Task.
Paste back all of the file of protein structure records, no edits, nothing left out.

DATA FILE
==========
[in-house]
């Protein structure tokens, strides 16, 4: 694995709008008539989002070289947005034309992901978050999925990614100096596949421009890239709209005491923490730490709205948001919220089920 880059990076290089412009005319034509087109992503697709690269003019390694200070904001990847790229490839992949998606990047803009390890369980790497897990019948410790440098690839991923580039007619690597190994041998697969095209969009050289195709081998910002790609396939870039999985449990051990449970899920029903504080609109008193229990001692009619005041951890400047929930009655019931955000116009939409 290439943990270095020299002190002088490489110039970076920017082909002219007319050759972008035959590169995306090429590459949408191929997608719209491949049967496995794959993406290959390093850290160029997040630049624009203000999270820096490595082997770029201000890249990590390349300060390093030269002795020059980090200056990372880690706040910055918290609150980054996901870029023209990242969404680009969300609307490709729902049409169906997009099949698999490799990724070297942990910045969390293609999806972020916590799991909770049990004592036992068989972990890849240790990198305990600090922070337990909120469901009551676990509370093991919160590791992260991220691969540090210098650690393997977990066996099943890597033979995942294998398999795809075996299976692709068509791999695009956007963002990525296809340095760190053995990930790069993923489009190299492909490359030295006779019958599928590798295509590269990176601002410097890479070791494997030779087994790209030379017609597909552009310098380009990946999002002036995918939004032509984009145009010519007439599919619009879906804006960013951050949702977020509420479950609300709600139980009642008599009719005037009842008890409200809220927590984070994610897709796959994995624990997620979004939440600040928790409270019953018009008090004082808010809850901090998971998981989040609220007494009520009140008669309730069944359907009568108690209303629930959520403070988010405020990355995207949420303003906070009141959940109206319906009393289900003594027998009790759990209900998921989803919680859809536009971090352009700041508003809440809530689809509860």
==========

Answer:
[in-house]
């Protein structure tokens, strides 16, 4: 694995709008008539989002070289947005034309992901978050999925990614100096596949421009890239709209005491923490730490709205948001919220089920 880059990076290089412009005319034509087109992503697709690269003019390694200070904001990847790229490839992949998606990047803009390890369980790497897990019948410790440098690839991923580039007619690597190994041998697969095209969009050289195709081998910002790609396939870039999985449990051990449970899920029903504080609109008193229990001692009619005041951890400047929930009655019931955000116009939409 290439943990270095020299002190002088490489110039970076920017082909002219007319050759972008035959590169995306090429590459949408191929997608719209491949049967496995794959993406290959390093850290160029997040630049624009203000999270820096490595082997770029201000890249990590390349300060390093030269002795020059980090200056990372880690706040910055918290609150980054996901870029023209990242969404680009969300609307490709729902049409169906997009099949698999490799990724070297942990910045969390293609999806972020916590799991909770049990004592036992068989972990890849240790990198305990600090922070337990909120469901009551676990509370093991919160590791992260991220691969540090210098650690393997977990066996099943890597033979995942294998398999795809075996299976692709068509791999695009956007963002990525296809340095760190053995990930790069993923489009190299492909490359030295006779019958599928590798295509590269990176601002410097890479070791494997030779087994790209030379017609597909552009310098380009990946999002002036995918939004032509984009145009010519007439599919619009879906804006960013951050949702977020509420479950609300709600139980009642008599009719005037009842008890409200809220927590984070994610897709796959994995624990997620979004939440600040928790409270019953018009008090004082808010809850901090998971998981989040609220007494009520009140008669309730069944359907009568108690209303629930959520403070988010405020990355995207949420303003906070009141959940109206319906009393289900003594027998009790759990209900998921989803919680859809536009971090352009700041508003809440809530689809509860």